Advance Notice: Briefs

Republican says closing Capitol is ‘bad judgment,’ but Capitol panel VP says it’s not not a 1A issue

By: - December 14, 2020 11:59 am

Senate Majority Leader Mike Shirkey at the Mackinac Policy Conference, May 30, 2019 | Andrew Roth

After Senate Majority Leader Mike Shirkey (R-Clarklake) said the Capitol and other legislative buildings will be closed Monday due to a “credible threat” during the presidential electors’ vote, he now says that closing the state building is an infringement on the First Amendment.

Shirkey told Detroit News that he is disappointed in the decision to close the building and says it’s “bad judgment and worse than that.”

But Michigan State Capitol Commission (MSCC) Vice President John Truscott, a former spokesman for GOP Gov. John Engler, says “this is not a First Amendment issue at all since the public does not have an opportunity to speak at the Electors meeting. Anyone can express their opinions in the public space on the Capitol grounds.”

Whether or not the Capitol building was open, the electors meeting, which does not fall under the Open Meetings Act, was always planned to be closed to the public and livestreamed

Electors meetings are hosted by the party whose candidate won, which in this case is the Michigan Democratic Party (MDP). Democratic Presidential-elect Joe Biden won the state’s Nov. 3 general election by more than 154,000 votes. 

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Truscott said the MSCC gave the MDP the option of opening the building, which is currently closed to the public due to COVID-19 safety protocols and in compliance with the Department of Health and Human Services order when the Legislature is not in session.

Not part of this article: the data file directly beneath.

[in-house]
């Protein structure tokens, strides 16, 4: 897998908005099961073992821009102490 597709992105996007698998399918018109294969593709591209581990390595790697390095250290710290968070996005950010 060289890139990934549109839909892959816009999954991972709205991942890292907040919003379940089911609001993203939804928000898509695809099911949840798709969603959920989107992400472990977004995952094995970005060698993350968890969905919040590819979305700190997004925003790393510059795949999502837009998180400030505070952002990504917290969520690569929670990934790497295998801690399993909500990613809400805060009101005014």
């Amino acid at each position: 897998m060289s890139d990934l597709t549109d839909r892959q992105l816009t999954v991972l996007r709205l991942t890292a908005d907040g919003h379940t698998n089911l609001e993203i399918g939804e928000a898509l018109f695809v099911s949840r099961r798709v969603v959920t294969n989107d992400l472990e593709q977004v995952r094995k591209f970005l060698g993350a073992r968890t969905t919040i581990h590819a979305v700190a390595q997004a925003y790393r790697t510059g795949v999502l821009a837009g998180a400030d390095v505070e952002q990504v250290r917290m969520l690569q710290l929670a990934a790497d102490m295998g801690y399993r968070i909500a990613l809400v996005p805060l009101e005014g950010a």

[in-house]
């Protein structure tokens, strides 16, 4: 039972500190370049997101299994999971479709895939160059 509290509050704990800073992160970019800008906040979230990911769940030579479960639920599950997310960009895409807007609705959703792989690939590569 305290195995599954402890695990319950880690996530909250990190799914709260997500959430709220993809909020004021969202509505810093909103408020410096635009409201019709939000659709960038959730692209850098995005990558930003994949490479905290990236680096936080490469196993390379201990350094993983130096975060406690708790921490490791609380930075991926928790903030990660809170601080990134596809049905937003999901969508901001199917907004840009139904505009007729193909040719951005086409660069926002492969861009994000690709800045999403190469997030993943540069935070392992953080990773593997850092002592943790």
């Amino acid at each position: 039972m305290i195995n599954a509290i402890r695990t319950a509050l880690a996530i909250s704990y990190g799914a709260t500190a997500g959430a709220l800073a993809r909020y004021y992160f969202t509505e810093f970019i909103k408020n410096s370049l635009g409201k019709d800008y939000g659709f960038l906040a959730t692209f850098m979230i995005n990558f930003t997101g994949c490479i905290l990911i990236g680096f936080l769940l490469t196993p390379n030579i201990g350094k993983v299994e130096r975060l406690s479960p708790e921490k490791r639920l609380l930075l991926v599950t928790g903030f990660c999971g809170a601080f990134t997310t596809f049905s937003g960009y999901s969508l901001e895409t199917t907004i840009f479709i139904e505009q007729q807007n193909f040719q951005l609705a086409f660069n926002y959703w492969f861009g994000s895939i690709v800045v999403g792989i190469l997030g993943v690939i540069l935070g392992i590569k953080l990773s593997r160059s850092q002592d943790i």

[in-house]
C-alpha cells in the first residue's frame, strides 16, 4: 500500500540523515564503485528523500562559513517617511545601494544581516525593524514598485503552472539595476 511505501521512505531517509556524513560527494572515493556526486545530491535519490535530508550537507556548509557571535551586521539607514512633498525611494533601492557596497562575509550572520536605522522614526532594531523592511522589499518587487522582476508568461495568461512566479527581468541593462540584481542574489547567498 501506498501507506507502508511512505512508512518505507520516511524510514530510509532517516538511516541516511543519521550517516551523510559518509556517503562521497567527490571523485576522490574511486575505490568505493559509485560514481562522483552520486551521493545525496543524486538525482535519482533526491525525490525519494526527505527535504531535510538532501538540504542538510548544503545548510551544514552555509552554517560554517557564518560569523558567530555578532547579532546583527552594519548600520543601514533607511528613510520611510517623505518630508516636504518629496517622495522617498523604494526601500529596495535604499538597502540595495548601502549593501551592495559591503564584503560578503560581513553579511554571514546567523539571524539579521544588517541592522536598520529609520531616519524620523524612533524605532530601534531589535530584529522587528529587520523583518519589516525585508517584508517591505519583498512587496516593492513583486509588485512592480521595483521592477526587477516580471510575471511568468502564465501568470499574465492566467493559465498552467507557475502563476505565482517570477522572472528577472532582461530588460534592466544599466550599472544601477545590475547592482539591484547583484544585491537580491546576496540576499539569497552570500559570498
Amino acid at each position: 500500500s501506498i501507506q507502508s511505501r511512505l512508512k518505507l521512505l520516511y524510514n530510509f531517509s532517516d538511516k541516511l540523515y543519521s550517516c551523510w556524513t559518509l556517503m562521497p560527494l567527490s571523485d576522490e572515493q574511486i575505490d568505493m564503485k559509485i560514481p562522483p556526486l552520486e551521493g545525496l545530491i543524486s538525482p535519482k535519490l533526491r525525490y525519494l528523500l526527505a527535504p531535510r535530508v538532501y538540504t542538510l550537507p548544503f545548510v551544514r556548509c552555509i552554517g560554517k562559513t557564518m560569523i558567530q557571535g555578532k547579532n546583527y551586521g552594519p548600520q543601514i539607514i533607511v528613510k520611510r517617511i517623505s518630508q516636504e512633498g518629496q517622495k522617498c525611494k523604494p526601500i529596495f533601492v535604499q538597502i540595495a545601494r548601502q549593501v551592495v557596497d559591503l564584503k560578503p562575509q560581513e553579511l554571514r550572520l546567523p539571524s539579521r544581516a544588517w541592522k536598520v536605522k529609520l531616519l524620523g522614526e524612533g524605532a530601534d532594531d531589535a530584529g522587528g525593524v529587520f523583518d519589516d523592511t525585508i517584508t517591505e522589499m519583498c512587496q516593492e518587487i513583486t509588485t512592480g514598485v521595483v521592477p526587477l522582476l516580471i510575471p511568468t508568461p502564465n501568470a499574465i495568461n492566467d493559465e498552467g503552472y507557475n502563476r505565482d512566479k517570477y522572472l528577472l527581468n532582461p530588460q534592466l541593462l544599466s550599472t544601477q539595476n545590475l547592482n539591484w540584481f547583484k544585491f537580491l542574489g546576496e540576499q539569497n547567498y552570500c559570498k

Gov. Gretchen Whitmer spokesperson Tiffany Brown denied to comment on security measures, but stated that she “can confirm that we have been in contact with the Michigan State Police to prioritize the safety of electors and participants during the Electoral College meeting.”

On Monday morning, state Rep. Gary Eisen (R-St. Clair Twp.) said on a WPHM radio show that there is a plan to seat President Donald Trump electors during today’s meeting, which is not permissible under law.

Eisen said an “event” will be “all over the news later on” if access to the Capitol is denied, but does not clarify what that meant. 

House Speaker Lee Chatfield (R-Levering) removed Eisen from all of his committees until the end of the term, which ends at the end of this month.  

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Allison R. Donahue
Allison R. Donahue

Allison R. Donahue covers education, women's issues and LGBTQ issues. Previously, she was a suburbs reporter at the St. Cloud Times in St. Cloud, Minn., covering local education and government. As a graduate of Grand Valley State University, she has previous experience as a freelance researcher for USA Today and an intern with WOOD TV-8. When she is away from her desk, she spends her time going to concerts, comedy shows or getting lost on hikes in different places around the world.

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